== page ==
It’s right there in Billie’s voice, lilting like the fragrance of blossoms on a spring breeze, wilting like a gardenia in the hair of the woman handcuffed to a hospital bed.
It’s there in the jail where Thoreau was held after refusing to pay his poll tax, protesting slavery and the United States’ war against Mexico. As the story goes, the elder Emerson visits his young protégé in lockup and exclaims “Why are you in here?” To which Thoreau replies “Why are you not in here?”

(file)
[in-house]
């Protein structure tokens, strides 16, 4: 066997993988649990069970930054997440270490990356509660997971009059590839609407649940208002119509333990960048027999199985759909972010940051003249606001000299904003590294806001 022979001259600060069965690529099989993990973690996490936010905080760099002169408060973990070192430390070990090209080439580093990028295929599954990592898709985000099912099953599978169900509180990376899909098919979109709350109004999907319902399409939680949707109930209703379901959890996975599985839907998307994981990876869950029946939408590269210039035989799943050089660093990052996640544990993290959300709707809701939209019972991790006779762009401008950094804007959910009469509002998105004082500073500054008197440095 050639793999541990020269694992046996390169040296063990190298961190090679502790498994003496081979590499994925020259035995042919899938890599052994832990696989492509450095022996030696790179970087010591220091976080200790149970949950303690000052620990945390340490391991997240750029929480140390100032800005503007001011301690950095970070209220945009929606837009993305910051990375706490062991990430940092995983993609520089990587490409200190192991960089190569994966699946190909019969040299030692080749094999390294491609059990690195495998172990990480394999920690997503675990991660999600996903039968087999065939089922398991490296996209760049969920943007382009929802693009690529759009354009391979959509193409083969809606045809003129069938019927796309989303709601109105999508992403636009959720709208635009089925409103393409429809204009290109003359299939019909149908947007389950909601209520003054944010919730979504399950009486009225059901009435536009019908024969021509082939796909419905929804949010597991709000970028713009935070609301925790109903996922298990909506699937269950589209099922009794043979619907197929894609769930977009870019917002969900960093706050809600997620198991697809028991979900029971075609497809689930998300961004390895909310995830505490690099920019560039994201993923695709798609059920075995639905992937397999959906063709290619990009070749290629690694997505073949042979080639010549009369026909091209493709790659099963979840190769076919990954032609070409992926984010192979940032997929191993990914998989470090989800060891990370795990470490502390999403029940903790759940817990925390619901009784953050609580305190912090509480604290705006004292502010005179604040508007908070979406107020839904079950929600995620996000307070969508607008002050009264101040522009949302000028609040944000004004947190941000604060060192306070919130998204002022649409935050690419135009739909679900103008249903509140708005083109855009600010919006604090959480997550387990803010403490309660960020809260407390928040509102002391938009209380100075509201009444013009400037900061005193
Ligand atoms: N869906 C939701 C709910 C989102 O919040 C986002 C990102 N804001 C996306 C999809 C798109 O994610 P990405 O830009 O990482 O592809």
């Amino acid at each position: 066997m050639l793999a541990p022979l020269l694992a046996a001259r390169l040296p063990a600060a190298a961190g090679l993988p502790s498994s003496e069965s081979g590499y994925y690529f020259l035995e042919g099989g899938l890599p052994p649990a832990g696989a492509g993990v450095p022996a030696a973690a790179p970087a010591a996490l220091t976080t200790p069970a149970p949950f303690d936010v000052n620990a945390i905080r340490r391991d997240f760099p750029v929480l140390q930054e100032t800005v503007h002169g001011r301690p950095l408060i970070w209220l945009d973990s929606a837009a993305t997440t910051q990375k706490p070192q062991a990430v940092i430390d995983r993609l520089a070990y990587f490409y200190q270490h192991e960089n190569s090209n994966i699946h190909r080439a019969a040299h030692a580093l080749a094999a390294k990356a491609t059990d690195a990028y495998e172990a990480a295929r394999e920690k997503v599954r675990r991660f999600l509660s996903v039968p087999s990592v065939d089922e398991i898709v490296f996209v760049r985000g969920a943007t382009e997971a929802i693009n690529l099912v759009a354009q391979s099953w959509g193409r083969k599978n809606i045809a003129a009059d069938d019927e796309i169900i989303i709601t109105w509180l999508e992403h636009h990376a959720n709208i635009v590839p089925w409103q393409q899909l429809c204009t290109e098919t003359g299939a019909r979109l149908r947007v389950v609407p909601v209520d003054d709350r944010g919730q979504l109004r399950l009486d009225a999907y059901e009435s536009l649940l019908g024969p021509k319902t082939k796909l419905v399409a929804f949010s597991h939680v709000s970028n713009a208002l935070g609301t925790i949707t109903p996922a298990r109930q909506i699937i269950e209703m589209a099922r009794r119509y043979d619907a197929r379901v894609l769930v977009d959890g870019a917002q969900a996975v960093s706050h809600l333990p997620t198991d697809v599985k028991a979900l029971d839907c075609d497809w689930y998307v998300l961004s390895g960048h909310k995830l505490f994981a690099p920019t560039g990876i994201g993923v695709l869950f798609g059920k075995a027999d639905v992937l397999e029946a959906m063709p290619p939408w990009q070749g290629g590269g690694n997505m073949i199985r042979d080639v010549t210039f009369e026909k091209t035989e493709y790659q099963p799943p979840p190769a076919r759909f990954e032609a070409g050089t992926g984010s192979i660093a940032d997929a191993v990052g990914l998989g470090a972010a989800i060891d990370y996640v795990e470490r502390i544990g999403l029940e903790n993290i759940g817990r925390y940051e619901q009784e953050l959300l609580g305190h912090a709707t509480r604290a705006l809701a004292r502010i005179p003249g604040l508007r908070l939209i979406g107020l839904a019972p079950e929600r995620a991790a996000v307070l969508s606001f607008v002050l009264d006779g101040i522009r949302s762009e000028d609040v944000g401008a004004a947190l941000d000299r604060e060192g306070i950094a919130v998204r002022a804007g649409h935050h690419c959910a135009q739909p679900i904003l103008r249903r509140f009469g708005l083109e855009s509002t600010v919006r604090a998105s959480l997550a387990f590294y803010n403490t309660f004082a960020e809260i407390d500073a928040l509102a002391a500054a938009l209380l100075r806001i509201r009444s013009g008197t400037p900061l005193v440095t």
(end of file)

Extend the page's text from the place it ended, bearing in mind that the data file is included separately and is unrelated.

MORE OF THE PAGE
It’s in the consonant dissonance of Thelonious Monk; it’s in the colloquies of Lorraine Hansberry and Jean Genet; it’s in Myanmar, #MeToo, and AR-15s. The spirit lives between the bars and the lines, and it’s conjured up here in these pages. Perhaps there’s some peril, giving voice to the dialectic, in this volatile time when two plus two equals five. But with Billie Holiday, it’s precisely the struggle so perceptible in her instrument that allowed her—and allows us—to rise above the racket and take wing. The truth is laid bare, and yet it remains a tricky minx. We clamor for brass tacks. And it turns out that humans do not flourish during warming trends; a free press is the defender of the people; ‘American Muslim' is not an oxymoron. The truth might not set us free, but in our abiding pursuit of it, we may learn for ourselves why the caged bird sings.